Bookshelf Speakers

Dynaudio Focus 110A Actively-Powered Bookshelf Speakers

ARTICLE INDEX

Introduction

Few things other than human relationships are as important to a writer and music/audiophile critic as the sound of their system. As someone who spends the bulk of his time in front of the computer, the necessity for a great-sounding desktop sound system that can transform bits on a solid-state or hard drive into living, breathing music is essential.

Specifications

  • Design: Two-way Active (Amplified); Ported Enclosure
  • Drivers: One 1.1" Fabric Dome Tweeter, One 5.7" System Magnesium Alloy Mid/Woofer
  • MFR: 45 Hz - 21 kHz, ± 3 dB
  • Amplifiers: Tweeter - 50 Watts; Mid/Woofer - 50 Watts
  • Crossover Frequency: 1.3 kHz
  • Dimensions: 12" H x 6.8" W x 12.7" D
  • Weight: 18.7 Pounds/each
  • MSRP: $2,450/pair USA
  • Dynaudio

For many of us, an essential aspect of a computer-based desktop system is compactness. Some people may have room for a separate amplifier, preamplifier, DAC, and pair of bookshelf (or bigger) speakers in their office; I, for one, do not. Thus, when Michael Manousselis of Dynaudio USA offered me a pair of the Focus 110A "active-powered" (built-in amplifiers) speakers, I was more than happy to accept.

I have now lived with these self-powered 18.7 pounders for over a year. They have the scars to prove it. So far, they've been transported by car 18 times to the classes I teach on vocal music at the Osher Lifelong Learning programs at UC Berkeley and San Francisco State. Lugged up and down the stairs, transported in my trunk, and carted across crowded streets and into elevators, they've not only weathered the storms, but also performed admirably throughout their tenure. I confess that the cabinets are no longer unblemished, and one of the tweeter domes has a nasty dent, but they perform as new.

I don't know how I could have taught my classes, listened to the 320 kbps mp3s upon which I base my twice-monthly classical (and occasional jazz) blogs for Telarc, or conducted preliminary auditions of CDs that arrive for review without the Dynaudio Focus 110A. Partnered with my Macbook Pro in the classroom and my iMac at home, the Benchmark DAC1 USB, Nordost Thor, a Kimber Silver USB cable, and an assortment of Nordost Valhalla and Odin power cables and interconnects, these speakers have become essential to my livelihood.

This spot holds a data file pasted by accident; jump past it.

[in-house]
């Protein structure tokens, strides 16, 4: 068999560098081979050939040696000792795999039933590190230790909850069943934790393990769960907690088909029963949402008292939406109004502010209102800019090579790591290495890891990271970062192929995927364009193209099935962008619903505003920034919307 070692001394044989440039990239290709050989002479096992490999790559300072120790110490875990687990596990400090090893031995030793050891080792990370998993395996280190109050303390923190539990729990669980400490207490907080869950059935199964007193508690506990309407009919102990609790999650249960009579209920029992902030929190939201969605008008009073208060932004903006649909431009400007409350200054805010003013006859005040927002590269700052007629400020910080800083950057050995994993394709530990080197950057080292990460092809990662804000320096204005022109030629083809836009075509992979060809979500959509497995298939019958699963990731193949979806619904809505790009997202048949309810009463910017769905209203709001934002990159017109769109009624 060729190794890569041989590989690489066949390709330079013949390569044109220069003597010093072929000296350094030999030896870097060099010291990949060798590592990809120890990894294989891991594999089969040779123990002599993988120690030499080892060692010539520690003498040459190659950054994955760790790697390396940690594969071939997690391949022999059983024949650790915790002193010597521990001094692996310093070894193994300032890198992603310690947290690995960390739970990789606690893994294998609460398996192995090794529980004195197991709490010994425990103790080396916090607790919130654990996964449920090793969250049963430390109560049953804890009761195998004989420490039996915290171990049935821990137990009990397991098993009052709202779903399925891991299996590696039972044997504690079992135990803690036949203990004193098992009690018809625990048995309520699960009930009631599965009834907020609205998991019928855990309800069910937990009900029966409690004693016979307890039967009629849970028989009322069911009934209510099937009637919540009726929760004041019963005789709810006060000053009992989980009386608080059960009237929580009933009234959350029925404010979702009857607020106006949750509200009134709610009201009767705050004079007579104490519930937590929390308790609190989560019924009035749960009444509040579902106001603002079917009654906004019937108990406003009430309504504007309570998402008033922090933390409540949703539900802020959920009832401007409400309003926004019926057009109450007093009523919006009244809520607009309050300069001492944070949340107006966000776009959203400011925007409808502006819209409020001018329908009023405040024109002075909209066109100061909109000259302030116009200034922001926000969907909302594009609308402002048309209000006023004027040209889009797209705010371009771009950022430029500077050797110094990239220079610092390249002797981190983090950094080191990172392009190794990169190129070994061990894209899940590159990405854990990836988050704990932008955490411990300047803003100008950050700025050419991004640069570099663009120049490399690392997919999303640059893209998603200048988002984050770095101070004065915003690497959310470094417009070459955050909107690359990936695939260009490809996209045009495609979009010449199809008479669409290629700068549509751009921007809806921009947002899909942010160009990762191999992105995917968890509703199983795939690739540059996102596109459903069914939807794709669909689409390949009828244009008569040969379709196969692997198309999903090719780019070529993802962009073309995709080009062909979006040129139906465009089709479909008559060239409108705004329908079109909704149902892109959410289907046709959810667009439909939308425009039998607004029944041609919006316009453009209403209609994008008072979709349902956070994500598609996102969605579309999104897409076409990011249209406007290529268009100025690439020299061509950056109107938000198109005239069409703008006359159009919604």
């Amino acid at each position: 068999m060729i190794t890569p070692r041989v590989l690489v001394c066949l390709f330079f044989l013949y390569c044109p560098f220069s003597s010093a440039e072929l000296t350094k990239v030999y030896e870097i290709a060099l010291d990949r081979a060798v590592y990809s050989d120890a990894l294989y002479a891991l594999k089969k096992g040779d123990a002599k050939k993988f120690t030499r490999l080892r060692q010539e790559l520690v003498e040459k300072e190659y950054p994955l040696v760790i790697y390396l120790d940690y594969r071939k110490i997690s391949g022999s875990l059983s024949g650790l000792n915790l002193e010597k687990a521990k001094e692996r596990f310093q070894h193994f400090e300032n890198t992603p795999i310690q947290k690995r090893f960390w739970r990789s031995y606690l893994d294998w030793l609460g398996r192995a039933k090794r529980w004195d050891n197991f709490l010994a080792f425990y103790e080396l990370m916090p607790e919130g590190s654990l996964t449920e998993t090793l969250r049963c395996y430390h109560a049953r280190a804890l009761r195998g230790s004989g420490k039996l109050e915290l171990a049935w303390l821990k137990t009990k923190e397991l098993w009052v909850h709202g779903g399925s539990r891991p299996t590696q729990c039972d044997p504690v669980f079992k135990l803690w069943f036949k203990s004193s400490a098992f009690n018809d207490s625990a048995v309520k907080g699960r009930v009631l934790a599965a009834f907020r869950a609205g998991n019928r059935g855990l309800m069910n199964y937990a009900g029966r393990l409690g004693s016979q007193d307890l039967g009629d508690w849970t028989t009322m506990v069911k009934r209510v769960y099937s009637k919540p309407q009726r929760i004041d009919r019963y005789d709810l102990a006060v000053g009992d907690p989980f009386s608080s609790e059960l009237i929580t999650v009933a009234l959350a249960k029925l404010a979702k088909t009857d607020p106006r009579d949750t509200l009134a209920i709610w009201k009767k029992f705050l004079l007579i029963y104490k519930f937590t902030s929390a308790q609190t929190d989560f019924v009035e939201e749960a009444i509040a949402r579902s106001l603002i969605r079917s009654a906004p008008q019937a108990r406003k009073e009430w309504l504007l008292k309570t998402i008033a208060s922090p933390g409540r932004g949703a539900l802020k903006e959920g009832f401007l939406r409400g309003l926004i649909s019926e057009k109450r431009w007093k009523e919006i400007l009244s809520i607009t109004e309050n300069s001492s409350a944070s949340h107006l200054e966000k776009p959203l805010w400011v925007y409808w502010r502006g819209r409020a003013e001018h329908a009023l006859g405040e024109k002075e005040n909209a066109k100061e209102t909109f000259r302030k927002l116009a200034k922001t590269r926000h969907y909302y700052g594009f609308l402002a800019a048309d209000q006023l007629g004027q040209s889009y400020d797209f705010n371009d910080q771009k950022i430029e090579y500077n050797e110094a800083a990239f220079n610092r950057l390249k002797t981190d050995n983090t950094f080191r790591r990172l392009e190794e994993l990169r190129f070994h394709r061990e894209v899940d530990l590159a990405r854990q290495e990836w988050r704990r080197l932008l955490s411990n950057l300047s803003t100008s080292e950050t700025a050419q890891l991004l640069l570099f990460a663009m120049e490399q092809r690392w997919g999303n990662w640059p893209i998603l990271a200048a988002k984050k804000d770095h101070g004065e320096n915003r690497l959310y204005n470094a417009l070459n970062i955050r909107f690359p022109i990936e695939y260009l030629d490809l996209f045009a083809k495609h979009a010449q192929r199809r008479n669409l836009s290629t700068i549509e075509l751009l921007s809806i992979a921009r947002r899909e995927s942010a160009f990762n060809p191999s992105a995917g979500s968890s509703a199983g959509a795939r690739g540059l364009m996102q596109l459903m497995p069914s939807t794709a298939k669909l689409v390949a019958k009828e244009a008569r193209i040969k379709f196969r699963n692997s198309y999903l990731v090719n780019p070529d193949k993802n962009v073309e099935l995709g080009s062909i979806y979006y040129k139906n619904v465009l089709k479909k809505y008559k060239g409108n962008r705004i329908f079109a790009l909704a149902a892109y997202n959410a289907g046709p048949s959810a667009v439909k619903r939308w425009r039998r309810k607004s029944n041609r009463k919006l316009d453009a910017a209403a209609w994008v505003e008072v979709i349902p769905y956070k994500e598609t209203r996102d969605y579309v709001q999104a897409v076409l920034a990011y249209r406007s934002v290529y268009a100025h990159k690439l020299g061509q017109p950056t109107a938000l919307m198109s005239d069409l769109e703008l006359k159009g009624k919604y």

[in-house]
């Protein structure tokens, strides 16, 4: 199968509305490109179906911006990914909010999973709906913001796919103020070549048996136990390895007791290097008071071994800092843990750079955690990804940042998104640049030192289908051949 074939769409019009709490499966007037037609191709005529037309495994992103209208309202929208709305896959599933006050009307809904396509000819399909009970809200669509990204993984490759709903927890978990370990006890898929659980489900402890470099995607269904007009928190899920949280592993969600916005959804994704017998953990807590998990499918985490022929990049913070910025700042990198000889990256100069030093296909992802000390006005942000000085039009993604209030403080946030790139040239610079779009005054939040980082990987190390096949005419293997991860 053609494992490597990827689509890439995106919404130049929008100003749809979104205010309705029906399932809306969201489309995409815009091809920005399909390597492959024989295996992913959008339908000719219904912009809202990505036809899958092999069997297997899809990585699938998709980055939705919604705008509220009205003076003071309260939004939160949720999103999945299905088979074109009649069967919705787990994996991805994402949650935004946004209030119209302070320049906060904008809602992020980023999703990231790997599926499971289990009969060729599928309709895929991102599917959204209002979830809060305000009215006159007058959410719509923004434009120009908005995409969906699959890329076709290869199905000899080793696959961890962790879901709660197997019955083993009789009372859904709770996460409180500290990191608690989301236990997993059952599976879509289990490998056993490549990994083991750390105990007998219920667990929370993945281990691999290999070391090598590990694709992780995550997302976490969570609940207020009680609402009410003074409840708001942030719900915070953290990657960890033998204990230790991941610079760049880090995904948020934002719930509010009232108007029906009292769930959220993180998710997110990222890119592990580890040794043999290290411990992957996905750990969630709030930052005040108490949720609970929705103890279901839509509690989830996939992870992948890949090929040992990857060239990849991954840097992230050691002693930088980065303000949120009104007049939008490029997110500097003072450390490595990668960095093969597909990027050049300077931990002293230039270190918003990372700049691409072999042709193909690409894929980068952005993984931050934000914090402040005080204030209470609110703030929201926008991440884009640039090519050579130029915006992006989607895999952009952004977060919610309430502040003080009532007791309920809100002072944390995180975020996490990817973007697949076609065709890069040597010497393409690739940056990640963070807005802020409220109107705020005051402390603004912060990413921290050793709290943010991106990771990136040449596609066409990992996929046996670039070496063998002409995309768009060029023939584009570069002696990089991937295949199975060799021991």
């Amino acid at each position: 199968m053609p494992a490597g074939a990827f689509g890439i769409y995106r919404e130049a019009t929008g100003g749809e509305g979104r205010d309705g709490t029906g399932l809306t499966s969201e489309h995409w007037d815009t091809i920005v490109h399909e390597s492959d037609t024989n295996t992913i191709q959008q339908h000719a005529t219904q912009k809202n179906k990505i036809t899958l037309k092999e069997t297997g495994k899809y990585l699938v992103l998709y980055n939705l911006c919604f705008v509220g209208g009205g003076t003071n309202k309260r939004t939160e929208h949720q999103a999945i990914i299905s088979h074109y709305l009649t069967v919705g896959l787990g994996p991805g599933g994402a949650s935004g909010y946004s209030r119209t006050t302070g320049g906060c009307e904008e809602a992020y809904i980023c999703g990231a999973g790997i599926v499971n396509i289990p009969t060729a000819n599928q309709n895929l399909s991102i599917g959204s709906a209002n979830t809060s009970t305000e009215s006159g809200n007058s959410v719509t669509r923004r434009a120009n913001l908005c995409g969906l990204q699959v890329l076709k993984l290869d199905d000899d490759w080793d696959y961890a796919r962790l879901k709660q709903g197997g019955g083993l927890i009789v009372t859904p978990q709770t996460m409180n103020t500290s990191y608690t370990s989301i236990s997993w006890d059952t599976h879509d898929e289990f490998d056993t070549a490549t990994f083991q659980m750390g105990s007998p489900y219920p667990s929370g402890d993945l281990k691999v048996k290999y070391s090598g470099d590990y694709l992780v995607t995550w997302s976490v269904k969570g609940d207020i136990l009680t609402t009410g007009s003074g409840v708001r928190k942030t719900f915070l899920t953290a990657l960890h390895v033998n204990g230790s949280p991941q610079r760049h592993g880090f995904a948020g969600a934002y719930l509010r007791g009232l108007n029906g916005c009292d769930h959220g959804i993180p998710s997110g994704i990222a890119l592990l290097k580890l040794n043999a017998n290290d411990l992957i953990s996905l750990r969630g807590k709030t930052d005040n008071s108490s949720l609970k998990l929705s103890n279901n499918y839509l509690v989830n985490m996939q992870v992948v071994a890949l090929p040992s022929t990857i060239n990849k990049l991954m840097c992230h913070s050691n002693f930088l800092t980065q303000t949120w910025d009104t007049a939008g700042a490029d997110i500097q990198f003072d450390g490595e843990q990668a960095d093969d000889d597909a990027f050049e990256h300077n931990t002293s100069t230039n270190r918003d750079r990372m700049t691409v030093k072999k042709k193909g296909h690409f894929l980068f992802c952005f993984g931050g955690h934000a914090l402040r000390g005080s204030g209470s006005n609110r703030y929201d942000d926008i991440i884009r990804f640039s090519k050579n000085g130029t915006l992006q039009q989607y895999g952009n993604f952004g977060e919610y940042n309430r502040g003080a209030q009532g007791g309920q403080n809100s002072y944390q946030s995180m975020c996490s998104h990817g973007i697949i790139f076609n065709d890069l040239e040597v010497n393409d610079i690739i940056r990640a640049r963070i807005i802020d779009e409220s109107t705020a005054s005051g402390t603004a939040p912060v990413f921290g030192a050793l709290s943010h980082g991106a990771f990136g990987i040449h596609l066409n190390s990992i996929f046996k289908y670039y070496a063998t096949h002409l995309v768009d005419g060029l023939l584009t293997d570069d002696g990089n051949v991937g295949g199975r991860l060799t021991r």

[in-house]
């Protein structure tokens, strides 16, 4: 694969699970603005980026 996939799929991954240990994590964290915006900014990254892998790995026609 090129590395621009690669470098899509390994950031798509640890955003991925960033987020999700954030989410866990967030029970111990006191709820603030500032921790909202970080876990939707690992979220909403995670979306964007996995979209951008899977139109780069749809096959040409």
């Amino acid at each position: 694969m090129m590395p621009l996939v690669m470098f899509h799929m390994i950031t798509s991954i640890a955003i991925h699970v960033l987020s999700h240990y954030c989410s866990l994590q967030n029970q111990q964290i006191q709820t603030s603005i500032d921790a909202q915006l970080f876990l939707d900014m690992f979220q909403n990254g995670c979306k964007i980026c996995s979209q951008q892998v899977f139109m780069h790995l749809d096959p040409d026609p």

Need I add that they have become equally essential to my pleasure and enjoyment?


Design

Each Dynaudio Focus 110A integrates two 50W stereo power amplifiers with a relatively compact two-way loudspeaker. The mating is synergistic, with Dynaudio's soft dome tweeter and proprietary magnesium silicate polymer (MSP) mid/bass driver tailored to match the amplifiers' specs, and vice-versa. The net result is the equivalent of a 100W, dual-amped loudspeaker.

The tweeter has a 4 mm aluminum front, Esotec 28 mm/1.1" soft dome with a rear chamber, pure aluminum wire voice coil, and magnetic fluid. The dual woofer/mid-range has a 145 mm/5.7", one-piece molded MSP cone, and 75 mm/3" pure aluminum voice coil. Speakers are available in Cherry, Rosewood, Maple, Black Ash, Gloss White or Gloss Black finish. I followed the black goes with everything rule, including the print on the page.

Each speaker includes an on/off switch and blue power LED, an IEC AC power input that accepts after-market power cords, analog RCA input, high pass filter, input level sensitivity switch, three frequency equalization switches (low, midrange, and high), fuse, and heat sink. Though the speaker is not a Class D design, it runs cool, and poses no danger should you touch it during use.

Several important features of these speakers distinguish them from other self-powered desktop speakers such as the AudioEngine 5 (see Adrian Wittenberg's review). Because each speaker has its own pair of amplifiers, there is no need for speaker cable. And because each speaker's power cable is detachable, it is possible to bring out more of its ultimate potential by using after-market power cablea. Combined with the rear equalization and level sensitivity switches, and easily accessible fuse drawer, it's fairly easy to tweak the sound to your liking.